As already documented prior to the pandemic, Black, Latinx, and minority-owned businesses tend to fare worse than white-owned businesses. With the advent of the pandemic, Black and Latinx-owned businesses closed down at twice or nearly twice the rate of white-owned businesses. A combination of covert racism, lack of market connections, and ripple effects of redlining and general disinvestment in black and minority communities has been at the root of this overwhelming closure of black and minority-owned businesses. Additionally, black and minority-owned businesses tend to be overwhelming be located in neighborhoods with concentrated poverty, meaning the businesses tend to have less tangible income. These businesses also tend to be ostracized from energy efficiency investments that could lower operating costs. Not to mention, many of the loans that could finance building improvements were not designed to cover costs for small businesses. Important to note is the role of social networks and network connections, which are at the heart of loans. When small business owners don't have those connections their investment potential can be seriously thwarted. Overall, beyond energy efficiency standards' improvements, the article calls for revisions in policies that ostracize small businesses and black and minority-owned small businesses especially.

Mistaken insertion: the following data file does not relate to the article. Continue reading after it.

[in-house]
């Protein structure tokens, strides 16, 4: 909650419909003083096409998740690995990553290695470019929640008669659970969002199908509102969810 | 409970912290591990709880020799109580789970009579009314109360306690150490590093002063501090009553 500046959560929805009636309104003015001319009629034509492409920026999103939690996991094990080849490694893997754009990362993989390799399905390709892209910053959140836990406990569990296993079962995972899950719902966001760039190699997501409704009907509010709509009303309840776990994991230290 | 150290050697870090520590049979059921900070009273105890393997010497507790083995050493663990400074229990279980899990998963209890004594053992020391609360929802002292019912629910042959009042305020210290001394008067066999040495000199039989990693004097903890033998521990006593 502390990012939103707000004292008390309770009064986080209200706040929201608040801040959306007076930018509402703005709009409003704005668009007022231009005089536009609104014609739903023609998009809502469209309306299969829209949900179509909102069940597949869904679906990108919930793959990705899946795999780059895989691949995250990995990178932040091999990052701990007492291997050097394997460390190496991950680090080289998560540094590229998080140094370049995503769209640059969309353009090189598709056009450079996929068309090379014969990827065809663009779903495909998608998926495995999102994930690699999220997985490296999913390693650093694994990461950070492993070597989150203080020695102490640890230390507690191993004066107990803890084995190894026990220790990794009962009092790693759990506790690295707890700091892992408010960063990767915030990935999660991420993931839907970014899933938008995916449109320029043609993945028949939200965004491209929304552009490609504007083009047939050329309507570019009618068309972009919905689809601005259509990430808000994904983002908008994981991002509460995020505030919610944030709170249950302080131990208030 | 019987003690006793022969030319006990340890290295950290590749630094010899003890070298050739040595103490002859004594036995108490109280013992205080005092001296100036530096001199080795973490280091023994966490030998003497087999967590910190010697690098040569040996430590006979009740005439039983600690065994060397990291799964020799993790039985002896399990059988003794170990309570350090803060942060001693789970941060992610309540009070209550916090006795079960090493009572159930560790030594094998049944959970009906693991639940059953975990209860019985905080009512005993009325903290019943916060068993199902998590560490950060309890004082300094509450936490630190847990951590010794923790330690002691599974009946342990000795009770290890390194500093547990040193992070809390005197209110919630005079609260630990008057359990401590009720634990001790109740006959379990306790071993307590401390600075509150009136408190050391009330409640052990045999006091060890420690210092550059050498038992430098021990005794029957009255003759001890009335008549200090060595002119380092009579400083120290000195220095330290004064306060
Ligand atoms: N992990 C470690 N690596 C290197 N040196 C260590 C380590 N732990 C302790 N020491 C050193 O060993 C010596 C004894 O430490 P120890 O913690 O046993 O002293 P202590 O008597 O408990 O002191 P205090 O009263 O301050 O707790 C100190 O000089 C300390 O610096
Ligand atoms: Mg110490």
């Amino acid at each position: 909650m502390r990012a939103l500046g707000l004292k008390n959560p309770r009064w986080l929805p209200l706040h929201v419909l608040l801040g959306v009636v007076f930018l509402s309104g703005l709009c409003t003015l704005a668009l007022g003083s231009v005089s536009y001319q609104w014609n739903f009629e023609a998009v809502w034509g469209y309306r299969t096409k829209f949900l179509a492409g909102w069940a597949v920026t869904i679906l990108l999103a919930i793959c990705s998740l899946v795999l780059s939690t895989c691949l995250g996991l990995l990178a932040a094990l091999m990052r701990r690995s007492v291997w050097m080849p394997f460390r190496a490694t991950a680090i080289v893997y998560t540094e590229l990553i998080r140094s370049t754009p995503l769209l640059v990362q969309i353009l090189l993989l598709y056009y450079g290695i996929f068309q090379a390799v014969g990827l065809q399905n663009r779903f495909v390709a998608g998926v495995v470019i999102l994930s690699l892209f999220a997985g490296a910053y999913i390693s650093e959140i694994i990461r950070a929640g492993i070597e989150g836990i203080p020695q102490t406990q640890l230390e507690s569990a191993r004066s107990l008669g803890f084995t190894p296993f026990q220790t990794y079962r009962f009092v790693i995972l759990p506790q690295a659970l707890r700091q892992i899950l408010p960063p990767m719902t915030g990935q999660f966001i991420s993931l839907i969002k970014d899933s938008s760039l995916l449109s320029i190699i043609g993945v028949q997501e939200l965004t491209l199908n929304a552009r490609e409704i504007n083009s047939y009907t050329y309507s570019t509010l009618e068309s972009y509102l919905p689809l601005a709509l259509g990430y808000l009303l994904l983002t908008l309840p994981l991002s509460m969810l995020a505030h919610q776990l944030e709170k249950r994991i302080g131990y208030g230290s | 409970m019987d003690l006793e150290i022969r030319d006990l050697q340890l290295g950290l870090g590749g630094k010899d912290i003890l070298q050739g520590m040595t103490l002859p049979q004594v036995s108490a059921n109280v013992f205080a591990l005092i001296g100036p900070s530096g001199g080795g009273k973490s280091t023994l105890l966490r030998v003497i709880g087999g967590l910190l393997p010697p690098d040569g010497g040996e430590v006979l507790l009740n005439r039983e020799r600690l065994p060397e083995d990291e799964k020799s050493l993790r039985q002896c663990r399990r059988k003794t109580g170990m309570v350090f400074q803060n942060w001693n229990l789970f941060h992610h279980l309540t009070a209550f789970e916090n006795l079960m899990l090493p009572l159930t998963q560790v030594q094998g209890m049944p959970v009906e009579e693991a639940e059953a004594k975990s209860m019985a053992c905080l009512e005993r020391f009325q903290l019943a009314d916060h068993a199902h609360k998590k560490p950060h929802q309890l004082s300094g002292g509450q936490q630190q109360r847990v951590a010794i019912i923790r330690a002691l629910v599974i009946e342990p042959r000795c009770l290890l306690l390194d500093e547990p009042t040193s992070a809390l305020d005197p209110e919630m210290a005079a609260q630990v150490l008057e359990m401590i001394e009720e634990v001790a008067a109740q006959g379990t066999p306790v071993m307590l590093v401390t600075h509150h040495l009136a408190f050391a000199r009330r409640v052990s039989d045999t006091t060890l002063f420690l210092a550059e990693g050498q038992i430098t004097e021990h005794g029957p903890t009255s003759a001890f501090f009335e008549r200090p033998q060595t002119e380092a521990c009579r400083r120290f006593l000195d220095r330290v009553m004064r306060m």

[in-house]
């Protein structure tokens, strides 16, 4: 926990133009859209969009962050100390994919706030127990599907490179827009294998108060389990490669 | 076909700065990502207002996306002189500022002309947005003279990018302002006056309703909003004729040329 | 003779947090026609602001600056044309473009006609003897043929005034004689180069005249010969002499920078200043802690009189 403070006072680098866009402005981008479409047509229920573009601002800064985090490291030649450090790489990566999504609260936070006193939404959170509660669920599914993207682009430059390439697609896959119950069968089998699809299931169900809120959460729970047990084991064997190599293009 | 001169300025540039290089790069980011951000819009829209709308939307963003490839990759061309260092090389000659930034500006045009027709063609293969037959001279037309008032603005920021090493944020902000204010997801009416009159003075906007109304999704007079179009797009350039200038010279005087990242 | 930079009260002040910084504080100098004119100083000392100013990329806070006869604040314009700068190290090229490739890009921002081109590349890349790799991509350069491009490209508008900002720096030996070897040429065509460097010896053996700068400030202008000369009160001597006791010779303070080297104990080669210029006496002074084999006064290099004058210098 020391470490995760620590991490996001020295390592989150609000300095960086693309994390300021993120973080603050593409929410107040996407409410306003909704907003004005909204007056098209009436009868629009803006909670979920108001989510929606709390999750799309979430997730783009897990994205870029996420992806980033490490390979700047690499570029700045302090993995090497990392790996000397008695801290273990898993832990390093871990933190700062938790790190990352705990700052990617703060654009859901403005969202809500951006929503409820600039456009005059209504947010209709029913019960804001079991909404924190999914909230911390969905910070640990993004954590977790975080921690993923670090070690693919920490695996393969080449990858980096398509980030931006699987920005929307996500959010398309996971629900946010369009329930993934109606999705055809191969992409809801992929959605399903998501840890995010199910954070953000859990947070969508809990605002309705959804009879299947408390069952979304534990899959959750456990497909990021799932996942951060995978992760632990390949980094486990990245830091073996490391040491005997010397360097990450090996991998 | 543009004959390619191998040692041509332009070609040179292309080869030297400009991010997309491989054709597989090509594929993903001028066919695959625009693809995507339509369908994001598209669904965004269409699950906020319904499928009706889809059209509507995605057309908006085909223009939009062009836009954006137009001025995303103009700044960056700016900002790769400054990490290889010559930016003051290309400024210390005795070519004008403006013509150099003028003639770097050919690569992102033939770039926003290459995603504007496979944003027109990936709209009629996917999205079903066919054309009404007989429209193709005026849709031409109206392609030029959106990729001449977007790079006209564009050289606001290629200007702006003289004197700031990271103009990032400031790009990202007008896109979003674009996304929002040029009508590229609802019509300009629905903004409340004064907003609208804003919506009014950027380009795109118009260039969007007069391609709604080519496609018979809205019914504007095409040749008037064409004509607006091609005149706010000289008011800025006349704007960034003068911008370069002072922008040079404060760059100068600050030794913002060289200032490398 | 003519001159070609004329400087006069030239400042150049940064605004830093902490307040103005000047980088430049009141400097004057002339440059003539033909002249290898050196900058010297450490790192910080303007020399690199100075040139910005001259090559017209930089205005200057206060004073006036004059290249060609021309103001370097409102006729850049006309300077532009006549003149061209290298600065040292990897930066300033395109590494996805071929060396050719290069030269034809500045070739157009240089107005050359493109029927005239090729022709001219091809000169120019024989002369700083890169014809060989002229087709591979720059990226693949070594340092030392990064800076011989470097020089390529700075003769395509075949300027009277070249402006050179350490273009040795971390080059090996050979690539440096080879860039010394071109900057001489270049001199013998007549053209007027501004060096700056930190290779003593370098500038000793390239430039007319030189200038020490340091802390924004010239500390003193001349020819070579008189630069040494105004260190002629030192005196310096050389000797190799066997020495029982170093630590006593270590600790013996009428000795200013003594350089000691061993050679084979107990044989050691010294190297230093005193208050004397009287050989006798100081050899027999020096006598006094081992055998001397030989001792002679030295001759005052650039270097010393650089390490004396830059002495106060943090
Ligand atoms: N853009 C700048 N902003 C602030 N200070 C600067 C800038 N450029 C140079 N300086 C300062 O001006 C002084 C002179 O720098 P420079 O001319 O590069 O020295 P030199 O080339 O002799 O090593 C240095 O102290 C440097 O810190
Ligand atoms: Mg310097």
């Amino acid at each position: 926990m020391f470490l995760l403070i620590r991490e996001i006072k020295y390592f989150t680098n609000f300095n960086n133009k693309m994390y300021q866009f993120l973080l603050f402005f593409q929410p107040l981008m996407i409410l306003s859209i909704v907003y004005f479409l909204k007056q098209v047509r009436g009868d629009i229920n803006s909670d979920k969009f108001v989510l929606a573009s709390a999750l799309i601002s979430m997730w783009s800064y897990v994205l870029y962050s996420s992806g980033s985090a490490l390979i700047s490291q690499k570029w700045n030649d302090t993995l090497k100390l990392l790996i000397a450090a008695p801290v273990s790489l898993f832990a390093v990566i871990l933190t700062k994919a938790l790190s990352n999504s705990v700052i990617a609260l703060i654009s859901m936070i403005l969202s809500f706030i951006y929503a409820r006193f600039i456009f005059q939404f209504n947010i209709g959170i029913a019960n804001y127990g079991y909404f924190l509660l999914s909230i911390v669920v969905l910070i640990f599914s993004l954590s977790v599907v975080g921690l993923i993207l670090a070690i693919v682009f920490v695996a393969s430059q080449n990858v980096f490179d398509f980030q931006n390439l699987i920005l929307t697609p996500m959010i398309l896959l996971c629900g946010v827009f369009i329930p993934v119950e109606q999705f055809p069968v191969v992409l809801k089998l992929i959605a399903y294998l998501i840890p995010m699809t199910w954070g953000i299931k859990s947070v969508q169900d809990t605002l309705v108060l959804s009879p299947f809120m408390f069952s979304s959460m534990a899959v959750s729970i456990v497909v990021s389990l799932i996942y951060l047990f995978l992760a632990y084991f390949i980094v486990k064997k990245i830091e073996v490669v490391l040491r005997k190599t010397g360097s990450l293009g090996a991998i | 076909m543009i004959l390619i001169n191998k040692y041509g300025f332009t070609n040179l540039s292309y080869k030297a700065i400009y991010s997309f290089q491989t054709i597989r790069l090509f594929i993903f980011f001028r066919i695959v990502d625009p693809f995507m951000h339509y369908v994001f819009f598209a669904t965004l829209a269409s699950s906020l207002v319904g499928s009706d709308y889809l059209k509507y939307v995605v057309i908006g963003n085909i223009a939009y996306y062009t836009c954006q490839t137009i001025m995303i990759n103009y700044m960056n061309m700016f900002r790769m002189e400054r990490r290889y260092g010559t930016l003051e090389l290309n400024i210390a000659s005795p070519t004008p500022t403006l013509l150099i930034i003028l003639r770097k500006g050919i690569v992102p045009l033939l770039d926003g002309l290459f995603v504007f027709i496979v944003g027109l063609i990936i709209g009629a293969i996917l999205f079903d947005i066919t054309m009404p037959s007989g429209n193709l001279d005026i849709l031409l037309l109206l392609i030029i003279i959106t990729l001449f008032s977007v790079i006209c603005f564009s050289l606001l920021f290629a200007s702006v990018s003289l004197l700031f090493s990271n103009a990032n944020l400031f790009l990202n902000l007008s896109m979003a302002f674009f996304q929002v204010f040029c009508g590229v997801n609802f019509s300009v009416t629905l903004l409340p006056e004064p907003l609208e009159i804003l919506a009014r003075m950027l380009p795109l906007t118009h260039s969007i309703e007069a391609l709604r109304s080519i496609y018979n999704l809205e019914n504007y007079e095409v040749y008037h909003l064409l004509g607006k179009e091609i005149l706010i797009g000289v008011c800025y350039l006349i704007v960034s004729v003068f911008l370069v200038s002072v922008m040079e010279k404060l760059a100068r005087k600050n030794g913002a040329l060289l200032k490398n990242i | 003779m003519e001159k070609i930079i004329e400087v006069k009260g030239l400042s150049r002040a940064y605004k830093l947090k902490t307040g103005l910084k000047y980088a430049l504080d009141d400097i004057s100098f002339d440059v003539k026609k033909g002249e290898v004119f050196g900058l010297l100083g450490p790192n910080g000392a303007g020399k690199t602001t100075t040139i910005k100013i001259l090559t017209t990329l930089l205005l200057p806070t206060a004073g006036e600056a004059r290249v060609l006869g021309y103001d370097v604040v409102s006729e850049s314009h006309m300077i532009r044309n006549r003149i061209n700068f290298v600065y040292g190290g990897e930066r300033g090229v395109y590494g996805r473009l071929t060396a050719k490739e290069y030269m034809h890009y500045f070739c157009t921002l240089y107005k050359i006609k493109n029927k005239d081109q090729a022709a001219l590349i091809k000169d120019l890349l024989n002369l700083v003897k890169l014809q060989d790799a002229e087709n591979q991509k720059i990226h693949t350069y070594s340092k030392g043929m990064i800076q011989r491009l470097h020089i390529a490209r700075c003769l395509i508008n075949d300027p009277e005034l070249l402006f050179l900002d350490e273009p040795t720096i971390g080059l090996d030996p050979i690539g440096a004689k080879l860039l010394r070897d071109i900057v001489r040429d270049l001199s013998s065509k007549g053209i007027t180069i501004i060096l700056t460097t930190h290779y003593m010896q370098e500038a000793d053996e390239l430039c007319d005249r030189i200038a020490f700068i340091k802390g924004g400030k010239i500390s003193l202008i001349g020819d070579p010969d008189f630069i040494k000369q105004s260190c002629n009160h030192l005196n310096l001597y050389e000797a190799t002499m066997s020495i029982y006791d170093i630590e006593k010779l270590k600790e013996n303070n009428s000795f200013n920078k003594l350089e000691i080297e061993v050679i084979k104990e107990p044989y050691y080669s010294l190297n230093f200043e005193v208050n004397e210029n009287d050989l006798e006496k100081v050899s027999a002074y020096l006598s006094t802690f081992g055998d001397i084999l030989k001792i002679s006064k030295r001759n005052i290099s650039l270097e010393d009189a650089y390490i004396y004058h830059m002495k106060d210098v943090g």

Anonymous, "Funding challenges limit minority-owned businesses’ access to energy efficiency", contributed by Alison Kenner and Briana Leone, The Energy Rights Project, Platform for Experimental Collaborative Ethnography, last modified 6 January 2021, accessed 11 December 2023. https://energyrights.info/content/funding-challenges-limit-minority-owned-businesses’-access-energy-efficiency